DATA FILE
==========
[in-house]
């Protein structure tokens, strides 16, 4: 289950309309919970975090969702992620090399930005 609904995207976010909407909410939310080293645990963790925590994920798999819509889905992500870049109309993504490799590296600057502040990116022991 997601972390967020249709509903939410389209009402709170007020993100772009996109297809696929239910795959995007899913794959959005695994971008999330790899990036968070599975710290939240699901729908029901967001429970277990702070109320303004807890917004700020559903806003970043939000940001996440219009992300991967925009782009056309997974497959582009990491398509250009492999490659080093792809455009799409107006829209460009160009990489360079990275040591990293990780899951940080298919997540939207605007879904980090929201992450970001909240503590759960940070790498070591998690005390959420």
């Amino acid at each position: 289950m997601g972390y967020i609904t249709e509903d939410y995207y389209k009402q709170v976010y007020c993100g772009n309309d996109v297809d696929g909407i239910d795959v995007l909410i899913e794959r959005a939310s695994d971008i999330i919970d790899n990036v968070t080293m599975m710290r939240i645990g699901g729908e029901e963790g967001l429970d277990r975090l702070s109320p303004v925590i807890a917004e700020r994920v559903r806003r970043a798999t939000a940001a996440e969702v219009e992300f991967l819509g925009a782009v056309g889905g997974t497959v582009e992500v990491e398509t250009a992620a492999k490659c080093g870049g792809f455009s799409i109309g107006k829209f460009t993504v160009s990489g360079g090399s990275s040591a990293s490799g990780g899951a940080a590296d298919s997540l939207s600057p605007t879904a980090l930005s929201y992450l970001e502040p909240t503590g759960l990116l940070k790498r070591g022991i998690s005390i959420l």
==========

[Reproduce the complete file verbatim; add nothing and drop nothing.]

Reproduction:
[in-house]
């Protein structure tokens, strides 16, 4: 289950309309919970975090969702992620090399930005 609904995207976010909407909410939310080293645990963790925590994920798999819509889905992500870049109309993504490799590296600057502040990116022991 997601972390967020249709509903939410389209009402709170007020993100772009996109297809696929239910795959995007899913794959959005695994971008999330790899990036968070599975710290939240699901729908029901967001429970277990702070109320303004807890917004700020559903806003970043939000940001996440219009992300991967925009782009056309997974497959582009990491398509250009492999490659080093792809455009799409107006829209460009160009990489360079990275040591990293990780899951940080298919997540939207605007879904980090929201992450970001909240503590759960940070790498070591998690005390959420």
């Amino acid at each position: 289950m997601g972390y967020i609904t249709e509903d939410y995207y389209k009402q709170v976010y007020c993100g772009n309309d996109v297809d696929g909407i239910d795959v995007l909410i899913e794959r959005a939310s695994d971008i999330i919970d790899n990036v968070t080293m599975m710290r939240i645990g699901g729908e029901e963790g967001l429970d277990r975090l702070s109320p303004v925590i807890a917004e700020r994920v559903r806003r970043a798999t939000a940001a996440e969702v219009e992300f991967l819509g925009a782009v056309g889905g997974t497959v582009e992500v990491e398509t250009a992620a492999k490659c080093g870049g792809f455009s799409i109309g107006k829209f460009t993504v160009s990489g360079g090399s990275s040591a990293s490799g990780g899951a940080a590296d298919s997540l939207s600057p605007t879904a980090l930005s929201y992450l970001e502040p909240t503590g759960l990116l940070k790498r070591g022991i998690s005390i959420l």